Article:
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Ex-anteater leads to disqualification…Snapchat Spectacles V2 still look dorky!…Amazon expands…DxO under Chapter 11 cloud…Return of the GIMP…Nikon confirms new mirrorless – next year!…Sanity prevails in monkey selfie case…Smugmug acquires Flickr…

Ex-anteater leads to disqualification
Photo competitions are giving photographers a bad name! It seems every second international competition lately has been marred by a photographer pinching some other photographer’s work, or photojournalists setting up shots, or over-ambitious digital enhancement, or other scurrilous behaviour…

Now a category winner in the Wildlife Photographer of the Year competition has been found out using a stuffed anteater in his prize-winning Environment photograph.
An anonymous tip-off – with accompanying photographic proof – informed the organisers that  Marcio Cabral’s anteater had a remarkably similar pose to the taxidermy specimen which holds court at the entrance to the park in which the picture was captured – Emas National Park in Brazil.

Five independent experts were called in and concluded that the subject of Cabral’s picture was indeed a former Anteater. English humourist David Mitchell writing in The Guardian suggested an alternative explanation, given the photographer is adamant that the subject had yet to shuffle off its mortal coil at the time the shutter was pressed: ‘Perhaps it was taking the piss out of its deceased colleague, adding insult to being-hollowed-out-then-filled-with-wire-and-wood-shavings. It’s possible, I suppose.’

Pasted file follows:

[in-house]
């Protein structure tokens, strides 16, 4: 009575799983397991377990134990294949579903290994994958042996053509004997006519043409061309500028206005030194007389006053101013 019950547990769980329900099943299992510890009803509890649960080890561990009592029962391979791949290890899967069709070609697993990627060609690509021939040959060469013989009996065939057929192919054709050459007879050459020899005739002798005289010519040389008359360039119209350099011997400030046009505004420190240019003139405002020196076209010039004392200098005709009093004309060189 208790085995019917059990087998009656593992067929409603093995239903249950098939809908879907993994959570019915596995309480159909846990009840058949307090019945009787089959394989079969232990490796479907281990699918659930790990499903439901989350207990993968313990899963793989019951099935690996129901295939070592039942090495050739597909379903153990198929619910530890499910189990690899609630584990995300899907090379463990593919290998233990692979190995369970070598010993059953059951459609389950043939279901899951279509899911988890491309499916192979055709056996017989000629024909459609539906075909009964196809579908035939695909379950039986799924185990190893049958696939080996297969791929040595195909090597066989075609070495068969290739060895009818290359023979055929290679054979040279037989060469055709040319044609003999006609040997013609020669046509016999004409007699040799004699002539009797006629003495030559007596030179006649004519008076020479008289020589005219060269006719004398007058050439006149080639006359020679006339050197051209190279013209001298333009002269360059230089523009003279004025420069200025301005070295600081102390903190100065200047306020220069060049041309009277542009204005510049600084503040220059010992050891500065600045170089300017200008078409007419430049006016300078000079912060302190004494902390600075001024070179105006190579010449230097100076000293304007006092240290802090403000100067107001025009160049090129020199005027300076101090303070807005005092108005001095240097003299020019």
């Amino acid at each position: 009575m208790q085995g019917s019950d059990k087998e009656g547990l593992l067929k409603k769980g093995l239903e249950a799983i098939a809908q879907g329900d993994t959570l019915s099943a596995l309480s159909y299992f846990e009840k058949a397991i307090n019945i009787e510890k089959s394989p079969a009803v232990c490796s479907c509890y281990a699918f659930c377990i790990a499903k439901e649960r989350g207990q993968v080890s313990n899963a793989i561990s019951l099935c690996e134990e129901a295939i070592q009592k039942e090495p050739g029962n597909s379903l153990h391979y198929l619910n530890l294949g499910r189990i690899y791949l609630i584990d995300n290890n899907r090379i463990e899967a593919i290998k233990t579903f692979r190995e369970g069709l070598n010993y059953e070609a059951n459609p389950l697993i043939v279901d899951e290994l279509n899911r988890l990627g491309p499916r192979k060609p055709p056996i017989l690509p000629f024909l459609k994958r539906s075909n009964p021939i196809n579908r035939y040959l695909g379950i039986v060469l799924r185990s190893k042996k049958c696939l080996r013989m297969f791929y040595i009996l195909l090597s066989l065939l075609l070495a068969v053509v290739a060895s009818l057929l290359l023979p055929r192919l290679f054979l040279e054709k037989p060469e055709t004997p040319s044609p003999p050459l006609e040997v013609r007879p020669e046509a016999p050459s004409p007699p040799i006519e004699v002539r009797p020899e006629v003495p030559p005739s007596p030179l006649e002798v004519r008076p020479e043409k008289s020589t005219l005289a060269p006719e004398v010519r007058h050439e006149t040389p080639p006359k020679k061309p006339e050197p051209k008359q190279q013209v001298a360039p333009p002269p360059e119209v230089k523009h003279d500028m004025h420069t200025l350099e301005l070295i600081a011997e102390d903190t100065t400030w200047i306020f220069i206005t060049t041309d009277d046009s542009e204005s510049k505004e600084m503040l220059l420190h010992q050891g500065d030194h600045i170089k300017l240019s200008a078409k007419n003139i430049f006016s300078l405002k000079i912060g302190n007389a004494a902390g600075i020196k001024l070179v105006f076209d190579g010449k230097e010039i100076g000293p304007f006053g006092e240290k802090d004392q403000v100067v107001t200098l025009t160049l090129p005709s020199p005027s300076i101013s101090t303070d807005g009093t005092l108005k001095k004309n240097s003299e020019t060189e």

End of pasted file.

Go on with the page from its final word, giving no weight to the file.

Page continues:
– And click here for US comedian Conan OBrien’s take on the farce.

Snapchat Spectacles V2 still look dorky!
Snapchat has just introduced version 2 of its solution-looking-for-problem Spectacles camera sunglasses, now with new 1642 x 1642 (under 3 megapixel) stills photos as well as 1216 x 1216 video.

They are water resistant for shallow underwater snaps, and we optically challenged folk aren’t being left out of the fun – they will be available with prescription lenses.

Rumour has it that there were many thgousands of pairs of the original Spectacles left gathering dust in warehouses after the initial wave of ‘Is this the future of photography?’ stories drove a small spike in sales.

One definition of insanity is supposed to be repeating the same actions and expecting a different outcome, so the Snapchat folk must feel V2 is a sufficient improvement on V1 to make a difference.

Or they are insane. We shall see!

Spectacles retail at US$150. They come with a case which doubles as a charger.

Amazon expands
Amazon is opening a Sydney fulfilment centre, its second in Australia, to expedite delivery to customers across Australia.

The 43,000sqm warehouse in Moorebank, south-west Sydney, is scheduled to open in the second half of the year and joins the Dandenong facility in Melbourne’s east.

This follows the recent announcement of a ‘Fulfilment By Amazon’ service to its retailer clients.

DxO under Chapter 11 cloud
DxO Labs is apparently having a ‘nothing to see here, move on’ sort of Chapter 11 Bankruptcy Protection filing, as it restructures in a way that ‘will not effect our customers in any way’.

Its flagship DxO PhotoLab editing software is due for a free update in June and the DxO Mark camera and lens testing lab is a separate entity, unaffected by the restructuring. This must be of some regret to the marketers at Canon, given the brand doesn’t have one camera in the DxOMark Top 20, nor a lens in its Top 40. Canon would be delighted if DxO Mark just went away.